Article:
Waterfowl guide and All Terrain Outdoors pro-staffer Cody Chauppetta is a hardcore waterfowler. Cody knows ducks and duck hunting. He was asked to reveal some of his tactics to increase his chances for a great duck hunting season. Continue reading to discover the best tips from a professional waterfowl guide.
A successful duck hunter always does his homework before the season. Knowing your area plays a huge part in locating ducks. Before the ducks arrive, you should locate the right habitat with plenty of food to hold the annual migrators. As the season draws near, continually check those areas. Early morning scouting will reveal the flight patterns in your area.
Make a note of where the ducks are located, along with the current water and weather conditions. Locating the prime areas for different environmental conditions can increase your chances for continued success. When duck season finally arrives, alternate your hunting locations. Repeatedly pressuring one area will cause the ducks to seek refuge in another location.
One of the most important pieces of hunting success is closing the deal and making each shot count.
One of the most important pieces of hunting success is closing the deal and making each shot count. Shooting ducks is the art of shouldering your shotgun, timing the shot, and following through all in a split second. Take the time during the preseason to practice shouldering your gun.
Practice from any shooting position you are going to encounter. Whether it is standing, sitting on a bench or bucket or from a layout blind, practicing a little each day may drastically increase your shooting ability.
Knowing how your shotgun patterns with different waterfowl loads is an essential piece of the waterfowling puzzle. Every shotgun shoots differently, and choosing the right choke tube can fine tune your shot pattern. When patterning your shotgun, use the same loads you are going to use on your hunt. Check the pattern at various distances. Some choke tubes will hold a good shot pattern over a greater shot range.
The element of concealment is a huge factor in waterfowl hunting. Some hunters neglect the upkeep of their blind as the season is in full swing. Maintaining a well brushed blind is key to continued concealment. Rebrushing a blind can be a headache at times, but adding a small amount of new brush during each hunt can ease the hassle.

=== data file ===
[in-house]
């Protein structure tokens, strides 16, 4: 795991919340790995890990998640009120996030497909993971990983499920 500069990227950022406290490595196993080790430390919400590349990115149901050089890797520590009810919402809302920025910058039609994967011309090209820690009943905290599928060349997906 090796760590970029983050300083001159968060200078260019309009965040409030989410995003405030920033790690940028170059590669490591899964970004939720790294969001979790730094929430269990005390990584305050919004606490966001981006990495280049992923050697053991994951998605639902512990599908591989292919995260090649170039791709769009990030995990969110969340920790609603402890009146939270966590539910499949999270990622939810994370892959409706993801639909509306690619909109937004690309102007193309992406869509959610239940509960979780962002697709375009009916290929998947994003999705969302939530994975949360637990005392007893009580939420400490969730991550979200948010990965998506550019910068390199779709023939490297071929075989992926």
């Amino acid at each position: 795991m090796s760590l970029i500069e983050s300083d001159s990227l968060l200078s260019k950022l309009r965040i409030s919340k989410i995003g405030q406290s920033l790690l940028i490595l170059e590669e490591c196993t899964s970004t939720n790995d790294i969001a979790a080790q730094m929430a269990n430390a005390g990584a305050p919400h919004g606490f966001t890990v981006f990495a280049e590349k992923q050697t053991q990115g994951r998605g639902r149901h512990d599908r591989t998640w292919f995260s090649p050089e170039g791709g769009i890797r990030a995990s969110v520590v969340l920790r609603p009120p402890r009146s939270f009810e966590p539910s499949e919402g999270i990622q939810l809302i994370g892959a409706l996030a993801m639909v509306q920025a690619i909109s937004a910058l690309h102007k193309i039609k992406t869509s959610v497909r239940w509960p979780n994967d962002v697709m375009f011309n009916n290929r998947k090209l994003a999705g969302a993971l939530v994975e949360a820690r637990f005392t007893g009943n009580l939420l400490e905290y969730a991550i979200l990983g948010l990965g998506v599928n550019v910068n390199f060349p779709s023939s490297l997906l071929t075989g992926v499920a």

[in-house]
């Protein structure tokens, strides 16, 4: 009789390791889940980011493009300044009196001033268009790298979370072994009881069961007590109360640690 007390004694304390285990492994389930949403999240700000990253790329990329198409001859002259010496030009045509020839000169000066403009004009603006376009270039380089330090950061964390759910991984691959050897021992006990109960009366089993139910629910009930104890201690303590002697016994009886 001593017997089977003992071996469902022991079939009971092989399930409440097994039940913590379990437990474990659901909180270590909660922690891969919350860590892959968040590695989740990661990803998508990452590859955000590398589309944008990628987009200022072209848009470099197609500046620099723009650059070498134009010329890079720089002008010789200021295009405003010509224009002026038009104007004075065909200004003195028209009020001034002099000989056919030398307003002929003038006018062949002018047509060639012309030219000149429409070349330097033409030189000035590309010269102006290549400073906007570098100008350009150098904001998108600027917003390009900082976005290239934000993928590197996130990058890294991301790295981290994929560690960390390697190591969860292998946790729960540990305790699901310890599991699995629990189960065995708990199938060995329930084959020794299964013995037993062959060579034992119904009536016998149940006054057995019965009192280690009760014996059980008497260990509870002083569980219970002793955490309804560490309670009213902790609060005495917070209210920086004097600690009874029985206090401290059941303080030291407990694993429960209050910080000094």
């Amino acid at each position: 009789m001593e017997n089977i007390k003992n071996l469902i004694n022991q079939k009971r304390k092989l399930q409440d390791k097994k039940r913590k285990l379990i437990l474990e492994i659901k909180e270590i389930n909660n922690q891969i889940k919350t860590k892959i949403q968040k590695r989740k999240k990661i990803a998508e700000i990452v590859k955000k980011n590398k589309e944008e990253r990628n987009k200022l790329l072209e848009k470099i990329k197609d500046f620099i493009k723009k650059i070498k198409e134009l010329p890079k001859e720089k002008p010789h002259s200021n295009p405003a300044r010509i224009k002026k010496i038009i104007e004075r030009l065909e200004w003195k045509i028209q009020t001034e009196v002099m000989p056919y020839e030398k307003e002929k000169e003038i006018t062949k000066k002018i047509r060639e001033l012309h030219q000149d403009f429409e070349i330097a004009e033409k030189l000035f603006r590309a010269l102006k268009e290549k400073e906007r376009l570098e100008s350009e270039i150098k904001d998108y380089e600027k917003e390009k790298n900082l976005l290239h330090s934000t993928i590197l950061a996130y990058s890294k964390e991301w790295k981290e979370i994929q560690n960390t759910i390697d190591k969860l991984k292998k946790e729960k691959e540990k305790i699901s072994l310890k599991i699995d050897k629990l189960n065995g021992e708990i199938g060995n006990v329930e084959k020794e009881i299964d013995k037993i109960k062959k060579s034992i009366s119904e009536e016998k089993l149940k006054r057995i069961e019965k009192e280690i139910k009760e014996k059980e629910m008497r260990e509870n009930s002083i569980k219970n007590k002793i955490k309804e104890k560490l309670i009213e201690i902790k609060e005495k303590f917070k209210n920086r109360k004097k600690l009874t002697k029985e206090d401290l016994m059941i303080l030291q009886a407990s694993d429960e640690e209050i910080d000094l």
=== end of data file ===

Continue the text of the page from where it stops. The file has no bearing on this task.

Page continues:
Having the right tools close by is also an asset. I carry a dry box in my boat, which is loaded with brush shears, flat green and flat back spray paint, and zip ties, the duck hunters’ “duck-tape.” Take advantage of each trip to the blind to stay hidden. There is always plenty of brush that is easily accessible and can be added to your blind.
A waterfowler knows good clothing is one of the most important aspects of his hunting arsenal. The inability to remain warm and dry in the duck blind can lead to a miserable hunt or even a life-threatening situation. A high-quality pair of waders and an insulated, waterproof wader coat are a good place to start, along with gloves and headwear.
Under-wader clothing should be layered and consist of clothing designed to draw moisture away from your skin. The better prepared you are for the unexpected conditions, the more you will enjoy your hunt.
There are numerous ways to layout your decoy spread. There are a few factors that may make your decoy spread more appealing. First, match your decoys to the species and numbers of ducks for your area. Keep your spread natural. Early season ducks are usually fewer in number and haven’t fully transitioned into their breeding plumage. Laying out smaller spreads consisting mostly of hen decoys may be more effective.
As the season progresses, increasing your decoy spread and adding more drakes may prove more effective. Second, play the wind and set your spread to draw the ducks into your position. Ducks land into the wind. By setting up with the wind at your side or back, you can place your decoys upwind of your blind and force the ducks to land directly into your shooting lane. Third, give the ducks an open landing zone.
Leave a clear path to give the ducks an easy place to land and to reduce the number of wounded decoys. Using the tactics may lead to a successful and action-packed hunt.
Lover of hiking, nature, camping, bird calls, and more. I run ATO and do my best to provide interesting information for my readers to help make their outdoor adventures more fun.